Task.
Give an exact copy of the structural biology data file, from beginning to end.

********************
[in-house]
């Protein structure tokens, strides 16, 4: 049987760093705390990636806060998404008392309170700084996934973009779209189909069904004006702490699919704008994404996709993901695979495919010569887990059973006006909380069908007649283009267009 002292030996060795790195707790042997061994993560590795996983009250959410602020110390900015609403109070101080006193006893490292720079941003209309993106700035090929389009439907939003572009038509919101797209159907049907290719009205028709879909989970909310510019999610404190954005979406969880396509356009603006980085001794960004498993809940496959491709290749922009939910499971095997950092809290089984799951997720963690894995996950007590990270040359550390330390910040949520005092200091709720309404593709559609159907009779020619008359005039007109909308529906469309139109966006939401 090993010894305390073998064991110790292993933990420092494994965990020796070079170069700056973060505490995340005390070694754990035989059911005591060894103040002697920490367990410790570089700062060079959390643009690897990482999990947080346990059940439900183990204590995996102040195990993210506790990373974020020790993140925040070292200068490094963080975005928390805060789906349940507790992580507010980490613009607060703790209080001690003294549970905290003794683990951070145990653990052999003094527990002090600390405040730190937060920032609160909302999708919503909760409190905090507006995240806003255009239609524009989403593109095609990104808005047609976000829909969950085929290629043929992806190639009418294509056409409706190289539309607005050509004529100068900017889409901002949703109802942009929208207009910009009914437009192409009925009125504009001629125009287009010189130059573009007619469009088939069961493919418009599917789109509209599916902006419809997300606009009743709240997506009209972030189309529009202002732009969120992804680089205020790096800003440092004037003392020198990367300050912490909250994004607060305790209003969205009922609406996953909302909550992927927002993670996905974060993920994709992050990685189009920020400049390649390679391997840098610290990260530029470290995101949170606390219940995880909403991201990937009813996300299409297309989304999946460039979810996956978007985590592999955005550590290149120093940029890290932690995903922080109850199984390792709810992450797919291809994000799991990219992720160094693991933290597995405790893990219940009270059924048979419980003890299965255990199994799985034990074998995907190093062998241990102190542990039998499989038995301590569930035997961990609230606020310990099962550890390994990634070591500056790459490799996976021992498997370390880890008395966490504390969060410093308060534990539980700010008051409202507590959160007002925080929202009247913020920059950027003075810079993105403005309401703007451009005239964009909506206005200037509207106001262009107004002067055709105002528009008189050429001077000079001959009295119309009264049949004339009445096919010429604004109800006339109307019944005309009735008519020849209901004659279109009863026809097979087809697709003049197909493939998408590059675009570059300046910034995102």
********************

[in-house]
């Protein structure tokens, strides 16, 4: 049987760093705390990636806060998404008392309170700084996934973009779209189909069904004006702490699919704008994404996709993901695979495919010569887990059973006006909380069908007649283009267009 002292030996060795790195707790042997061994993560590795996983009250959410602020110390900015609403109070101080006193006893490292720079941003209309993106700035090929389009439907939003572009038509919101797209159907049907290719009205028709879909989970909310510019999610404190954005979406969880396509356009603006980085001794960004498993809940496959491709290749922009939910499971095997950092809290089984799951997720963690894995996950007590990270040359550390330390910040949520005092200091709720309404593709559609159907009779020619008359005039007109909308529906469309139109966006939401 090993010894305390073998064991110790292993933990420092494994965990020796070079170069700056973060505490995340005390070694754990035989059911005591060894103040002697920490367990410790570089700062060079959390643009690897990482999990947080346990059940439900183990204590995996102040195990993210506790990373974020020790993140925040070292200068490094963080975005928390805060789906349940507790992580507010980490613009607060703790209080001690003294549970905290003794683990951070145990653990052999003094527990002090600390405040730190937060920032609160909302999708919503909760409190905090507006995240806003255009239609524009989403593109095609990104808005047609976000829909969950085929290629043929992806190639009418294509056409409706190289539309607005050509004529100068900017889409901002949703109802942009929208207009910009009914437009192409009925009125504009001629125009287009010189130059573009007619469009088939069961493919418009599917789109509209599916902006419809997300606009009743709240997506009209972030189309529009202002732009969120992804680089205020790096800003440092004037003392020198990367300050912490909250994004607060305790209003969205009922609406996953909302909550992927927002993670996905974060993920994709992050990685189009920020400049390649390679391997840098610290990260530029470290995101949170606390219940995880909403991201990937009813996300299409297309989304999946460039979810996956978007985590592999955005550590290149120093940029890290932690995903922080109850199984390792709810992450797919291809994000799991990219992720160094693991933290597995405790893990219940009270059924048979419980003890299965255990199994799985034990074998995907190093062998241990102190542990039998499989038995301590569930035997961990609230606020310990099962550890390994990634070591500056790459490799996976021992498997370390880890008395966490504390969060410093308060534990539980700010008051409202507590959160007002925080929202009247913020920059950027003075810079993105403005309401703007451009005239964009909506206005200037509207106001262009107004002067055709105002528009008189050429001077000079001959009295119309009264049949004339009445096919010429604004109800006339109307019944005309009735008519020849209901004659279109009863026809097979087809697709003049197909493939998408590059675009570059300046910034995102």